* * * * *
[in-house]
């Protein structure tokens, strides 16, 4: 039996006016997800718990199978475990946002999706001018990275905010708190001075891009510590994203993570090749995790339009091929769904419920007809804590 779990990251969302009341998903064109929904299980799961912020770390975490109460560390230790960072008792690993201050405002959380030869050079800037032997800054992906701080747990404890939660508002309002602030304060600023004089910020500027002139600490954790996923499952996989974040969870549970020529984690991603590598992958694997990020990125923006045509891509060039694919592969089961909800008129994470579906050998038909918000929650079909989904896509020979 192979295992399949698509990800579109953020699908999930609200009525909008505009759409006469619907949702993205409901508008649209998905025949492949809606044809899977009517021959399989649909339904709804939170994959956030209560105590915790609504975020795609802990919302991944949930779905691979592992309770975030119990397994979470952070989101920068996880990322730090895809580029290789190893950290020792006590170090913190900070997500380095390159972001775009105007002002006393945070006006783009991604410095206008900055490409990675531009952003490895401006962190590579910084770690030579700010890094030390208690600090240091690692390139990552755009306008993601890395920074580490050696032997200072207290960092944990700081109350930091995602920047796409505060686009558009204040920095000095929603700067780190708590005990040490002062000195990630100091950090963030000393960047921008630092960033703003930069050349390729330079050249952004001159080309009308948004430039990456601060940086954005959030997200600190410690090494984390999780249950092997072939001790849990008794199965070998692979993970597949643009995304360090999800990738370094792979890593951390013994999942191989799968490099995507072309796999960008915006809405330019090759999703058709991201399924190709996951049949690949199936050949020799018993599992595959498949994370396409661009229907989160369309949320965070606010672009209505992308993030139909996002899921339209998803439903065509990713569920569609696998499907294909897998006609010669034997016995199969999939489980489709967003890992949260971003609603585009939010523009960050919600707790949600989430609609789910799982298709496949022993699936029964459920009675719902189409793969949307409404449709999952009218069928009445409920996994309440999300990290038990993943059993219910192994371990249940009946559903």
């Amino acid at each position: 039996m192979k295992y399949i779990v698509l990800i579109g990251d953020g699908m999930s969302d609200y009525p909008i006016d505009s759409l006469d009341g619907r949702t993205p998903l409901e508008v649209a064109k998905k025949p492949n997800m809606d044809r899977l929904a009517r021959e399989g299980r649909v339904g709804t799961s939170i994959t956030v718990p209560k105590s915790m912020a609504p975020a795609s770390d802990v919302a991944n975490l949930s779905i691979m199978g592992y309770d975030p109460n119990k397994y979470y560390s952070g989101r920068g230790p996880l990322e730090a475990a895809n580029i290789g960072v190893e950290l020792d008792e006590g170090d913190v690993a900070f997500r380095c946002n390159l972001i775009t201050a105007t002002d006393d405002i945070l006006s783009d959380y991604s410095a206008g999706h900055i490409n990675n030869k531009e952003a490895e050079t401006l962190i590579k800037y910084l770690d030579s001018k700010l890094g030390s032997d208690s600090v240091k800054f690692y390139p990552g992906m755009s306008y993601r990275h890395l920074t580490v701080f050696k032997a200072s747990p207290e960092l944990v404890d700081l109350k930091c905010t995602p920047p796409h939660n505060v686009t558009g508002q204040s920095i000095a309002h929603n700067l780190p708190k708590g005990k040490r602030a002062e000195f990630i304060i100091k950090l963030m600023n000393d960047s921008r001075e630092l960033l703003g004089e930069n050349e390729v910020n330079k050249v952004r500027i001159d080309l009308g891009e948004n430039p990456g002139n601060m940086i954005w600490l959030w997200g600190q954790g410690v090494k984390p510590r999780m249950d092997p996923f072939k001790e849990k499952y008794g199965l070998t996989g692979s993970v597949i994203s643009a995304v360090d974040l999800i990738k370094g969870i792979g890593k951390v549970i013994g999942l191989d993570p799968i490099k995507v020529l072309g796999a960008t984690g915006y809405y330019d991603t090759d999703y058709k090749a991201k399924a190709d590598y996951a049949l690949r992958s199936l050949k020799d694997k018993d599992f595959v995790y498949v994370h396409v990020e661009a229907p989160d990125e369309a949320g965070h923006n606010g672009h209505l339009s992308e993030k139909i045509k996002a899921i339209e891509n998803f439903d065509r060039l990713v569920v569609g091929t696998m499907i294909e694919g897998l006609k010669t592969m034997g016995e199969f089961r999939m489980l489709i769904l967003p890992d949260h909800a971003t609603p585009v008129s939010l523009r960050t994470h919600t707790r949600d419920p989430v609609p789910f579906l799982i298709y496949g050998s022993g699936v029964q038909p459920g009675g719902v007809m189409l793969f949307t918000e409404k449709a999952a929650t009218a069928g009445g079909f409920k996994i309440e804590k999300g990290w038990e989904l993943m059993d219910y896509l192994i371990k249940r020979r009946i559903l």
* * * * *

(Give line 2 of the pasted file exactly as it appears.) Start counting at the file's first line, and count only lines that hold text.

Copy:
């Protein structure tokens, strides 16, 4: 039996006016997800718990199978475990946002999706001018990275905010708190001075891009510590994203993570090749995790339009091929769904419920007809804590 779990990251969302009341998903064109929904299980799961912020770390975490109460560390230790960072008792690993201050405002959380030869050079800037032997800054992906701080747990404890939660508002309002602030304060600023004089910020500027002139600490954790996923499952996989974040969870549970020529984690991603590598992958694997990020990125923006045509891509060039694919592969089961909800008129994470579906050998038909918000929650079909989904896509020979 192979295992399949698509990800579109953020699908999930609200009525909008505009759409006469619907949702993205409901508008649209998905025949492949809606044809899977009517021959399989649909339904709804939170994959956030209560105590915790609504975020795609802990919302991944949930779905691979592992309770975030119990397994979470952070989101920068996880990322730090895809580029290789190893950290020792006590170090913190900070997500380095390159972001775009105007002002006393945070006006783009991604410095206008900055490409990675531009952003490895401006962190590579910084770690030579700010890094030390208690600090240091690692390139990552755009306008993601890395920074580490050696032997200072207290960092944990700081109350930091995602920047796409505060686009558009204040920095000095929603700067780190708590005990040490002062000195990630100091950090963030000393960047921008630092960033703003930069050349390729330079050249952004001159080309009308948004430039990456601060940086954005959030997200600190410690090494984390999780249950092997072939001790849990008794199965070998692979993970597949643009995304360090999800990738370094792979890593951390013994999942191989799968490099995507072309796999960008915006809405330019090759999703058709991201399924190709996951049949690949199936050949020799018993599992595959498949994370396409661009229907989160369309949320965070606010672009209505992308993030139909996002899921339209998803439903065509990713569920569609696998499907294909897998006609010669034997016995199969999939489980489709967003890992949260971003609603585009939010523009960050919600707790949600989430609609789910799982298709496949022993699936029964459920009675719902189409793969949307409404449709999952009218069928009445409920996994309440999300990290038990993943059993219910192994371990249940009946559903």